I remember way back to my thrilling summers at Boy Scout Camp Ma-Ka-Ja-Wan in Antigo, Wisconsin. It was a long bus ride up there from the Chicago suburbs, but it meant a week or two of enjoying the natural history of the region. Well, there were two species I didn't entirely enjoy. One was the porcupine, but I only got a few quills stuck in my skin. The other was the bloody leeches that would attach to my body while swimming in the lake or wading in the stream.
Although leeches were used for primitive medical treatment in centuries gone by, I don't know of many people who enjoy these suckers. Fortunately although they poked and prodded me, none of my attending physicians ever threatened me with a leech! As a marine biologist I am lucky since they primarily frequent freshwater habitats. You're probably asking what leeches have to do with the marine environment.
Well, a fish I've encountered in many dive sites around the world reminds me a bit of leeches. I'm speaking of the remora, aka "sharksucker." While these fish do not actually suck the blood of the sharks, rays, large fish, whales, turtles and other critters they attach to, they do have a "sucker" disk created by a modification of the forward dorsal fin.
The sucker disk's morphology is interesting. If the remora moves backwards, the suction increases and it holds fast. Some cultures have actually used remoras to capture turtles due to their strong suction. However, if the remora moves forward, the suction decreases and it may leave the host.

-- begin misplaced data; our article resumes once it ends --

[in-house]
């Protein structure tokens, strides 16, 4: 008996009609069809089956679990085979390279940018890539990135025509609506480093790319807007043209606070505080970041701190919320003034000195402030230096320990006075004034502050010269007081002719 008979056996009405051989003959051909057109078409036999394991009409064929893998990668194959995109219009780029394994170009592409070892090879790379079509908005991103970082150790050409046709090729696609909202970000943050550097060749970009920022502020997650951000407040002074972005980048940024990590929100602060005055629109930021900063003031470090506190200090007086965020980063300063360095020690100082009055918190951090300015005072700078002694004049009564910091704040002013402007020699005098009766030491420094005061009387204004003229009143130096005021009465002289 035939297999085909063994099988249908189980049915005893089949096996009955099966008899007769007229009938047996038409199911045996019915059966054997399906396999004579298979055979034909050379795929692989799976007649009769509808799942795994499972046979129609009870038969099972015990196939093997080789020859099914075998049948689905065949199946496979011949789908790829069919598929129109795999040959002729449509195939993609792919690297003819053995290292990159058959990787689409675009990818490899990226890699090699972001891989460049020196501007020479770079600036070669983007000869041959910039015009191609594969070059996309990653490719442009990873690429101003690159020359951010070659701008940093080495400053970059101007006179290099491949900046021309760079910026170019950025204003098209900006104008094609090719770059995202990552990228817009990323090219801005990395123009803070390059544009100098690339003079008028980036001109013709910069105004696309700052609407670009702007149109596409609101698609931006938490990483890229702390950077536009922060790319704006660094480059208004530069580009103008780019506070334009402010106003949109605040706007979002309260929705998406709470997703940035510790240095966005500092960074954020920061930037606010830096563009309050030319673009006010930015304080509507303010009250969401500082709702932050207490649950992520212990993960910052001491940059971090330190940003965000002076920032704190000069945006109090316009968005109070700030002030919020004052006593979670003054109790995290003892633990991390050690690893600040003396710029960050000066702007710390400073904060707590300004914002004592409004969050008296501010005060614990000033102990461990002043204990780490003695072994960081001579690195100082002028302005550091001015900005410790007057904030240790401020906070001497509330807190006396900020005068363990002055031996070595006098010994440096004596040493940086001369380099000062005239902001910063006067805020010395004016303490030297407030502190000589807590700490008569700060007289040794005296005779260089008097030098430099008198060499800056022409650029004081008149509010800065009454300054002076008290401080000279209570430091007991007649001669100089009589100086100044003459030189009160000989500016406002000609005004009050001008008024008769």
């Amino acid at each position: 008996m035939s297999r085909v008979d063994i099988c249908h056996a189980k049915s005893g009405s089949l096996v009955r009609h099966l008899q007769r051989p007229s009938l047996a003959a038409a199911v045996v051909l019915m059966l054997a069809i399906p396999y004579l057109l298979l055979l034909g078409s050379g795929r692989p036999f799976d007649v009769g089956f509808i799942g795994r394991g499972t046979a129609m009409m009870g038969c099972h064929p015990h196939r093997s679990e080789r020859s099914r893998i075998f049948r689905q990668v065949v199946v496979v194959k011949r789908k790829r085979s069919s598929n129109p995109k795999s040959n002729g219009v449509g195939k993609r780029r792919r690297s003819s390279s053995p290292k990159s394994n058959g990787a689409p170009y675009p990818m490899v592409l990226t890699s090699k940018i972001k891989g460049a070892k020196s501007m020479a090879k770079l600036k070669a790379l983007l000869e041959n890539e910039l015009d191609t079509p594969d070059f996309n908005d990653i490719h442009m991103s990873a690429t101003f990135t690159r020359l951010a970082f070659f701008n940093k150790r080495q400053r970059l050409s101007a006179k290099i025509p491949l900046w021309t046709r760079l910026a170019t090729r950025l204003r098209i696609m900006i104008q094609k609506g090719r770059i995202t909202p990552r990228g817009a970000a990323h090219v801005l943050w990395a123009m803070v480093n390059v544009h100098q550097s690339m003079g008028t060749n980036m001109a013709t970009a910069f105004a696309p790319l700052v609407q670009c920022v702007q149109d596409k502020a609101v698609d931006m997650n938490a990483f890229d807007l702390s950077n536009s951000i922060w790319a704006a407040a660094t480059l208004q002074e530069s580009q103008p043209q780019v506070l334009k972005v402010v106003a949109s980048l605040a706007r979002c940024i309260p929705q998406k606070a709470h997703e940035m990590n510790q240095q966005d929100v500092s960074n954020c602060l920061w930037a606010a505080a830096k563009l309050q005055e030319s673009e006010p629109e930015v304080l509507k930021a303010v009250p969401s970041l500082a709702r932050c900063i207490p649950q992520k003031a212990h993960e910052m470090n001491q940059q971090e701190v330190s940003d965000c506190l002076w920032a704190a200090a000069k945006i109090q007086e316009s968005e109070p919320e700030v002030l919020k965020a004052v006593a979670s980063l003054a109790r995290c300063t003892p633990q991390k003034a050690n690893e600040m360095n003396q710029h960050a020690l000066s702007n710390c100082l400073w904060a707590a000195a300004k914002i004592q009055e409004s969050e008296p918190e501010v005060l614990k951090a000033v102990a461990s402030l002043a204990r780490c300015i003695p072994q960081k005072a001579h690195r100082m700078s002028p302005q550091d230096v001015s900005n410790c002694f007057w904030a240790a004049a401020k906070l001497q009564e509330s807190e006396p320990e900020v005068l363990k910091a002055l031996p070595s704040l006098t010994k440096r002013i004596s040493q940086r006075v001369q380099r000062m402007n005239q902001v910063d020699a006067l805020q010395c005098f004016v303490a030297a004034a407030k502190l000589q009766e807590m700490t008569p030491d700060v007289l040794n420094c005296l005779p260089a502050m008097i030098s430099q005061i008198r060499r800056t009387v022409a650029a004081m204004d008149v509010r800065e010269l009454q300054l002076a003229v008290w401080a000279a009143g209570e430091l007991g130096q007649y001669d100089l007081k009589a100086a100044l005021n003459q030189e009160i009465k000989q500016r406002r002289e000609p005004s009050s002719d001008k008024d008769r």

Remoras, sharksuckers and other members of the family Echeneidae are generally found only in tropical and subtropical waters although they may occasionally be seen in temperate waters as well. They live in the open ocean but can also be seen in coastal waters, especially around islands.
In ancient Greece and Rome the remora was believed to be capable of stopping a ship from sailing. The historian Pliny the Elder believed remoras were responsible for the defeat of Mark Antony, famed Roman general and Cleopatra's lover, in the Battle of Actium. He and Cleopatra fled to Greece where they committed suicide. And all this time I thought it was loose lips that sunk ships. Hmmm... perhaps Cleopatra herself caused the defeat.
Remoras and their hosts form a commensal relationship in which both benefit. Although the remora feeds on food scraps, small critters in the surrounding water and even the host's feces (blech), they also remove dead skin tissue and feed on the host's parasites. Of course the poor host has to exert a bit more energy to drag the little sucker around with it!
I've run into several species of remora in my dive travels. Down in the Bahamas a few years ago I filmed the species Remora remora, known commonly as remora, while attached to a turtle host. It has a uniform tan to brown to brownish black color with speckling. Other than that there are no distinctive markings. This species can be found worldwide in warmer waters.
Another species was the slender suckerfish (Echeneis naucrates) filmed two years ago in Palau. We'd often see them attached to some of the many sharks in those waters. I was quite amused when one of them attempted to try a different host.. one of the divers in our group! Probably not enough parasites to suit the sharksucker's tastes!
© 2016 Dr. Bill Bushing. Watch the "Dive Dry with Dr. Bill" underwater videos on Catalina Cable TV channel 29, 10:00 AM weekdays and on Charter Communications Cable channel 33 at 7:30 PM on Tuesdays in the Riverside/Norco area. You can also watch these episodes in iPod format on YouTube through my channel there (drbillbushing). Please help me climb out of self-imposed poverty... buy my DVD's (see this link). Yes, take Dr. Bill home with you... we'll both be glad you did!
To return to the list of ALL of Dr. Bill's "Dive Dry" newspaper columns, click here.
Slender suckerfish in the waters of Palau and common remora attached to a turtle in Bahamian waters.
This document maintained by
Dr. Bill Bushing.
Material and images © 2017 Star Thrower Educational Multimedia